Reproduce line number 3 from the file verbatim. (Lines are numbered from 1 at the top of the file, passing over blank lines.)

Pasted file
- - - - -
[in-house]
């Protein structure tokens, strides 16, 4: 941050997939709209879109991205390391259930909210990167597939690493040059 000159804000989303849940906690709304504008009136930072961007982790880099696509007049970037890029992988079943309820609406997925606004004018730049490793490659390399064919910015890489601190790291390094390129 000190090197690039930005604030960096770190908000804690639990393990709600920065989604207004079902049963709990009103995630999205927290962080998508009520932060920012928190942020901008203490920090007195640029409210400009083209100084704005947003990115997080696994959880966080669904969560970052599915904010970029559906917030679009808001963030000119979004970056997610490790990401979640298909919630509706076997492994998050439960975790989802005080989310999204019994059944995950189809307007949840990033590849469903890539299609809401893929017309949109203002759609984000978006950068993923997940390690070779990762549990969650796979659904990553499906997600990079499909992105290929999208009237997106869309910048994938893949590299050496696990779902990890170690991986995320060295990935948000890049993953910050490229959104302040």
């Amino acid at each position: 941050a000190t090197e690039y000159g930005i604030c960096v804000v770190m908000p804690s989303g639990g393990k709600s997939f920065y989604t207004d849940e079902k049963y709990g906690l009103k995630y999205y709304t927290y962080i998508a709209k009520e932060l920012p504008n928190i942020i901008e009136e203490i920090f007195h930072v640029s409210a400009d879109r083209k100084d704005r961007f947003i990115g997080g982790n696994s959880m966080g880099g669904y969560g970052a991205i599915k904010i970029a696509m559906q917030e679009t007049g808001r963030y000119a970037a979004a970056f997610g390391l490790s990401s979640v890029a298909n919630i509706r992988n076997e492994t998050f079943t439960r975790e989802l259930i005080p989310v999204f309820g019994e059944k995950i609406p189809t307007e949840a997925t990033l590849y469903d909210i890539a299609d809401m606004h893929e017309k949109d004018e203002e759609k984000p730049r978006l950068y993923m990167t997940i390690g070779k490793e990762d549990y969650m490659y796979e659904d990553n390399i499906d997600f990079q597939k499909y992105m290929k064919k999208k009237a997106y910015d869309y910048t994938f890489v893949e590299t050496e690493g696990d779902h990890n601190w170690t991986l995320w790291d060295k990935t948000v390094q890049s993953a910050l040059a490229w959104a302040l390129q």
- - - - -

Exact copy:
């Amino acid at each position: 941050a000190t090197e690039y000159g930005i604030c960096v804000v770190m908000p804690s989303g639990g393990k709600s997939f920065y989604t207004d849940e079902k049963y709990g906690l009103k995630y999205y709304t927290y962080i998508a709209k009520e932060l920012p504008n928190i942020i901008e009136e203490i920090f007195h930072v640029s409210a400009d879109r083209k100084d704005r961007f947003i990115g997080g982790n696994s959880m966080g880099g669904y969560g970052a991205i599915k904010i970029a696509m559906q917030e679009t007049g808001r963030y000119a970037a979004a970056f997610g390391l490790s990401s979640v890029a298909n919630i509706r992988n076997e492994t998050f079943t439960r975790e989802l259930i005080p989310v999204f309820g019994e059944k995950i609406p189809t307007e949840a997925t990033l590849y469903d909210i890539a299609d809401m606004h893929e017309k949109d004018e203002e759609k984000p730049r978006l950068y993923m990167t997940i390690g070779k490793e990762d549990y969650m490659y796979e659904d990553n390399i499906d997600f990079q597939k499909y992105m290929k064919k999208k009237a997106y910015d869309y910048t994938f890489v893949e590299t050496e690493g696990d779902h990890n601190w170690t991986l995320w790291d060295k990935t948000v390094q890049s993953a910050l040059a490229w959104a302040l390129q």